Open Access
Review (Published online: 27-09-2016)
6. Prevalence and risk factors of brucellosis in man and domestic animals: A review
P. H. Bamaiyi
International Journal of One Health, 2: 29-34

P. H. Bamaiyi: Department of Public Health, School of Allied Health Sciences Ishaka, Kampala International University, P.O. Box 20000 Kampala, Uganda.

doi: 10.14202/IJOH.2016.29-34

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Article history: Received: 24-05-2016, Accepted: 08-09-2016, Published online: 27-09-2016

Corresponding author: P. H. Bamaiyi


Citation: Bamaiyi PH. Prevalence and risk factors of brucellosis in man and domestic animals: A review. Int J One Health 2016;2:29-34.

Brucellosis is the most common worldwide zoonosis with 500,000 new cases every year in humans and infections in millions of animals. This infection is mainly acquired by humans through consumption of unpasteurized milk and milk products from infected animals. Exposure can also occur occupationally in those who work closely with animals through contact with aborted fetuses and reproductive secretions. Animals acquire the infection from other infected animals through direct contact and vertical transmission. This infection is prevalent in all continents of the world except Antarctica, but its impact is more felt in developing countries where it is endemic in animals and humans. In certain developed countries where the disease was eradicated, there seem to be a re-emergence of the disease as the disease appears to claim more territory. The risk factors of the disease may vary from country to country and region to region, but most risk factors are similar. Consumption of unpasteurized milk and milk products plays a very important role in the transmission of this infection from animals to humans, in addition to direct contact with infected animals and their secretions. The best way to control this ubiquitous infection is through the One Health approach which involves human health, animal health, and environmental health. This paper reviews the prevalence of brucellosis in some countries in various continents of the world and highlights the risk factors responsible for the persistence of this infection in animals and humans with a view to proffering solution to this age-old zoonosis that has defied eradication for many generations in many parts of the world.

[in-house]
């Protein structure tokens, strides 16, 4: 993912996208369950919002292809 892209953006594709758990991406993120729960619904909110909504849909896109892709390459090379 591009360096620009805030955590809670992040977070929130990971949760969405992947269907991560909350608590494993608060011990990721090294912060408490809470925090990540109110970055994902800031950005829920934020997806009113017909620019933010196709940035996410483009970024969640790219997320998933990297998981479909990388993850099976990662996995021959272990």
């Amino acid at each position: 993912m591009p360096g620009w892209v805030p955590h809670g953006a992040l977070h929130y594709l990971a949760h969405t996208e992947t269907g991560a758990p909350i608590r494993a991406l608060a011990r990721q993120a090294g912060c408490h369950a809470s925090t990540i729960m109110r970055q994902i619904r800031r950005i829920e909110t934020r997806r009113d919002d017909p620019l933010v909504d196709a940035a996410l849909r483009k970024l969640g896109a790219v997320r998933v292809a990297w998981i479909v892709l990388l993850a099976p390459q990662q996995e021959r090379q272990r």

Keywords: animals, brucellosis, human, prevalence, risk factors.


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